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A History of Germany by Bayard Taylor

Boldly challenged Syagrius to battle


had reigned fourteen years, with more justice and discretion than was common in those times, and was able to raise a large force, in 489, to meet the advance of Theodoric. After three severe battles had been fought, he was forced to take shelter within the strong walls of Ravenna; but he again sallied forth and attacked the Ostrogoths with such bravery that he came near defeating them. Finally, in 493, after a siege of three years, he capitulated, and was soon afterwards treacherously murdered, by order of Theodoric, at a banquet to which the latter had invited him.

Having the power in his own hands, Theodoric now threw off his assumed subjection to the Eastern Empire, put on the Roman purple, and proclaimed himself king. All Italy, including Sicily, Sardinia and Corsica, fell at once into his hands; and, having left a portion of the Ostrogoths behind him, on the Danube, he also claimed all the region between, in order to preserve a communication with them. He was soon so strongly settled in his new realm that he had nothing to fear from the Emperor Zeno and his successors. The latter did not venture to show any direct signs of hostility towards him, but remained quiet; while, on his part, beyond seizing a portion of Pannonia, he refrained from interfering with their rule in the East.

In the West, however, the case was different. Five years before Theodoric's arrival in Italy, the last relic of Roman power disappeared

forever from Gaul. A general named Syagrius had succeeded to the command, after the murder of Aetius, and had formed the central provinces into a Roman state, which was so completely cut off from all connection with the Empire that it became practically independent. The Franks, who now held all Northern Gaul and Belgium, from the Rhine to the Atlantic, with Paris as their capital, were by this time so strong and well organized, that their king, Chlodwig, boldly challenged Syagrius to battle. The challenge was accepted: a battle was fought near Soissons, in the year 486, the Romans were cut to pieces, and the river Loire became the southern boundary of the Frank kingdom. The territory between that river and the Pyrenees still belonged to the Visigoths.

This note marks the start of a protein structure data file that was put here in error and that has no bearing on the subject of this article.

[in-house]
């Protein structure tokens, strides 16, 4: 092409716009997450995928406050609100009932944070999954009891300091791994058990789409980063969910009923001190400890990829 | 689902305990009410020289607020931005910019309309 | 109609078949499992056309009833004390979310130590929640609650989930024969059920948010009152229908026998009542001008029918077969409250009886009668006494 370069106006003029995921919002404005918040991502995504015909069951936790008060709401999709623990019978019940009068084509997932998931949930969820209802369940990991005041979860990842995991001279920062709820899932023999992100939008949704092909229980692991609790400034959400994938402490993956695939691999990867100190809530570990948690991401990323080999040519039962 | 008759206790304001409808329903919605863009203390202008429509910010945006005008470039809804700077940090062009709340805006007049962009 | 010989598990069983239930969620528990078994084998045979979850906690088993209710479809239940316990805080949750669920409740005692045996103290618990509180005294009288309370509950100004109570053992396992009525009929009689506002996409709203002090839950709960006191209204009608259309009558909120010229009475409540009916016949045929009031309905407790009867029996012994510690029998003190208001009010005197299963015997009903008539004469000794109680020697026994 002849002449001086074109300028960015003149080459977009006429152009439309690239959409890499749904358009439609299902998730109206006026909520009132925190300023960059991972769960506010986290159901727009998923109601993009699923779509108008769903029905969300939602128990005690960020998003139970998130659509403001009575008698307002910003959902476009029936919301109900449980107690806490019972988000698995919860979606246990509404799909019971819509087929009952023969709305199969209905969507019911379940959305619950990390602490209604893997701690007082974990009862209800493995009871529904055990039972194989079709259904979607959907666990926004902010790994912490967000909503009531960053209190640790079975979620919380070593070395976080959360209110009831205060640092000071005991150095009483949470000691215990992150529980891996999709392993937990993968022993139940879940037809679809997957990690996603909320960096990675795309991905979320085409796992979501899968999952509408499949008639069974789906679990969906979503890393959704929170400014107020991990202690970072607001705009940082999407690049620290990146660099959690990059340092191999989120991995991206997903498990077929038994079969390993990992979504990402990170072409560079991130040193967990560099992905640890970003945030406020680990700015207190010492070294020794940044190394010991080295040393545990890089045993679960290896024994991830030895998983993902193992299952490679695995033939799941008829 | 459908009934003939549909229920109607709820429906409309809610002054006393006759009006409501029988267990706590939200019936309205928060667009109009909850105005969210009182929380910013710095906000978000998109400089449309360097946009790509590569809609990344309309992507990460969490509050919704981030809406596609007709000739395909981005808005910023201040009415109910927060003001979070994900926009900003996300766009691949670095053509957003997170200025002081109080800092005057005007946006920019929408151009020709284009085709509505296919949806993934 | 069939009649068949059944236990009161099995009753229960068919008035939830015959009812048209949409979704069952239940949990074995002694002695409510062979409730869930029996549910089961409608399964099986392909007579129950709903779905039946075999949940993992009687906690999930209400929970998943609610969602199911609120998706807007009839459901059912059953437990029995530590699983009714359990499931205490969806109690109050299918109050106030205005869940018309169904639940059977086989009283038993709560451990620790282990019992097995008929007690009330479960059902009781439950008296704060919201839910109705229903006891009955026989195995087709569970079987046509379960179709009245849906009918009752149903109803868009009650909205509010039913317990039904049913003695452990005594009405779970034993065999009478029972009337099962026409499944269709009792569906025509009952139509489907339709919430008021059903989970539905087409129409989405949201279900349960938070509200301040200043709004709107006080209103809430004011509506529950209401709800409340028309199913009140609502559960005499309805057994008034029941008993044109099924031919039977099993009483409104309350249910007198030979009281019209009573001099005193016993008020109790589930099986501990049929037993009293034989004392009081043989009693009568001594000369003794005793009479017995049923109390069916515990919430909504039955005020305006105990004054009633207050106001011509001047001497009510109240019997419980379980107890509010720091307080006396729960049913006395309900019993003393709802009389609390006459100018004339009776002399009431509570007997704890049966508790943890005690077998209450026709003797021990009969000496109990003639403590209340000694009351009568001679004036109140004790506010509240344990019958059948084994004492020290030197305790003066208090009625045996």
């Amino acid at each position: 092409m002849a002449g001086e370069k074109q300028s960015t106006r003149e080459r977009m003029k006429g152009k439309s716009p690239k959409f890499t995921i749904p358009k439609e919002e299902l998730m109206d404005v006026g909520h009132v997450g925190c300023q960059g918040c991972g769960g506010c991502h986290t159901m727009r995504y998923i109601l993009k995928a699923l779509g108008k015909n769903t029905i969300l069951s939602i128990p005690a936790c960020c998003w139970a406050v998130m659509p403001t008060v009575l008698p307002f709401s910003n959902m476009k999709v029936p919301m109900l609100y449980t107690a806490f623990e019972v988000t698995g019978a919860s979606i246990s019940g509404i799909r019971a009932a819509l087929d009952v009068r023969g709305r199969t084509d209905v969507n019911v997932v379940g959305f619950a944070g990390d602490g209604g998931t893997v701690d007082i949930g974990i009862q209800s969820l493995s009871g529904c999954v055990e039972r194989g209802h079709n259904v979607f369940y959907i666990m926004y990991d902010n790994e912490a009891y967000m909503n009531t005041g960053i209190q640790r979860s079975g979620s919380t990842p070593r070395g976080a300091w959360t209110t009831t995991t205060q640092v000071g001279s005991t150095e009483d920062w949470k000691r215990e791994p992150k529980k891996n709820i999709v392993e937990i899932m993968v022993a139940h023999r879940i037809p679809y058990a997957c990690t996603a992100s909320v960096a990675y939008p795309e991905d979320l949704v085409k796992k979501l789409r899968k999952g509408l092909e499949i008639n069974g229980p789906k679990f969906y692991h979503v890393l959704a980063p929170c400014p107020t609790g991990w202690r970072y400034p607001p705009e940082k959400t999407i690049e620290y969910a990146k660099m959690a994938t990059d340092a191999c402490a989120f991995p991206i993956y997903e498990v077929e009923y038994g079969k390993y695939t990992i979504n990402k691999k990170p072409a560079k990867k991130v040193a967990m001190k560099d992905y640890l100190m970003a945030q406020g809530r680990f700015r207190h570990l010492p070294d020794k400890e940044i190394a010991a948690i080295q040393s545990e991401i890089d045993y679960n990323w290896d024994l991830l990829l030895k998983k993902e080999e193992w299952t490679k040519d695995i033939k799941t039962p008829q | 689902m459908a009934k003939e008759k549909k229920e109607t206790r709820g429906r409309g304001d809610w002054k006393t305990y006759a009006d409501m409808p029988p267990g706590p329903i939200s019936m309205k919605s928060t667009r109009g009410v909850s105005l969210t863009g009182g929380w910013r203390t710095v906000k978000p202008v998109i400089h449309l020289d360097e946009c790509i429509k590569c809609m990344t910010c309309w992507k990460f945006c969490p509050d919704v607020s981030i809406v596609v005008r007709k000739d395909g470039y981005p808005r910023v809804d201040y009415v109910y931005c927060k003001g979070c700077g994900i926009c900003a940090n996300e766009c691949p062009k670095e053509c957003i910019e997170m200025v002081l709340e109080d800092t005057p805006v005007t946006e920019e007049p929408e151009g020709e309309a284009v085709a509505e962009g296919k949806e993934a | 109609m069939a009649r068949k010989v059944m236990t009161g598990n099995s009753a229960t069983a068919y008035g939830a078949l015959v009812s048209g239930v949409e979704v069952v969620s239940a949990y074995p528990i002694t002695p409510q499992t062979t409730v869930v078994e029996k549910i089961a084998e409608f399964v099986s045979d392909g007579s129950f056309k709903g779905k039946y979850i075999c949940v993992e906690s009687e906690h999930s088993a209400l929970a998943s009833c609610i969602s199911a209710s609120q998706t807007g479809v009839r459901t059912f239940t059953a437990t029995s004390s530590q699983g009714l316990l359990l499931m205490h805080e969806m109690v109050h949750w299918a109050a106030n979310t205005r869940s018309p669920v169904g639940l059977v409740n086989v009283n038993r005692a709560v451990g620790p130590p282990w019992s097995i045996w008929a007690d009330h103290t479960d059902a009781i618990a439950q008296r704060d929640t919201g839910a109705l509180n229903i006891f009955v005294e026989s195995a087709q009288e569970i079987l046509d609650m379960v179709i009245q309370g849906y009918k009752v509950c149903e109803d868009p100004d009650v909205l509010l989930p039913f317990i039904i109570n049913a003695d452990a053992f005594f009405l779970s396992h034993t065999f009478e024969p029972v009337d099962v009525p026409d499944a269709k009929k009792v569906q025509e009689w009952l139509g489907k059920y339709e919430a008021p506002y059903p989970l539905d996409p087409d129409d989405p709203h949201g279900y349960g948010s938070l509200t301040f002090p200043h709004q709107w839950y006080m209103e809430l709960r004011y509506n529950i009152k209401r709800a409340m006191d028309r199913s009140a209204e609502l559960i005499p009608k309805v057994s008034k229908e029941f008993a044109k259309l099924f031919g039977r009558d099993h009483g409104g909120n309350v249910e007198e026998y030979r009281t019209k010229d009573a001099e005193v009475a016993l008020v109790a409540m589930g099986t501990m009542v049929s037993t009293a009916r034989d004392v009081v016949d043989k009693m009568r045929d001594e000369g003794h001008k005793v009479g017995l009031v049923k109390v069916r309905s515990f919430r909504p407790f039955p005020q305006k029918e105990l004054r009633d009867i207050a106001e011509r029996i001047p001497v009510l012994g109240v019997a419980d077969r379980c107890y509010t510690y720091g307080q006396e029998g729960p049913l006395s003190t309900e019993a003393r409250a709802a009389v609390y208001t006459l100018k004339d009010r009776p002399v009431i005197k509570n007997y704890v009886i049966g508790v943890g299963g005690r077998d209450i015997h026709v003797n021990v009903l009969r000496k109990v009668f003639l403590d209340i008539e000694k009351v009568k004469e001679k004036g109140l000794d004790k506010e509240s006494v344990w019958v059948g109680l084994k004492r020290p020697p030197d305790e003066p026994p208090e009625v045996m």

While Theodoric was engaged in giving peace, order, and a new prosperity to the war-worn and desolated lands of Italy, his Frank rival, Chlodwig, defeated the Alemanni, conquered the Celts of Brittany--then called Armorica--and thus greatly increased his power. We must return to him and the history of his dynasty in a later chapter, and will now only briefly mention those incidents of his reign which brought him into conflict with Theodoric.

In the year 500, Chlodwig defeated the Burgundians and for a time rendered them tributary to him. He then turned to the Visigoths and made the fact of their being Arian Christians a pretext for declaring war against them. Their king was Alaric II., who had married the daughter of Theodoric. A battle was fought in 507: the two kings met, and, fighting hand to hand, Alaric II. was slain by Chlodwig. The latter soon afterwards took and plundered Toulouse, the Visigoth capital, and claimed the territory between the Loire and the Garonne.

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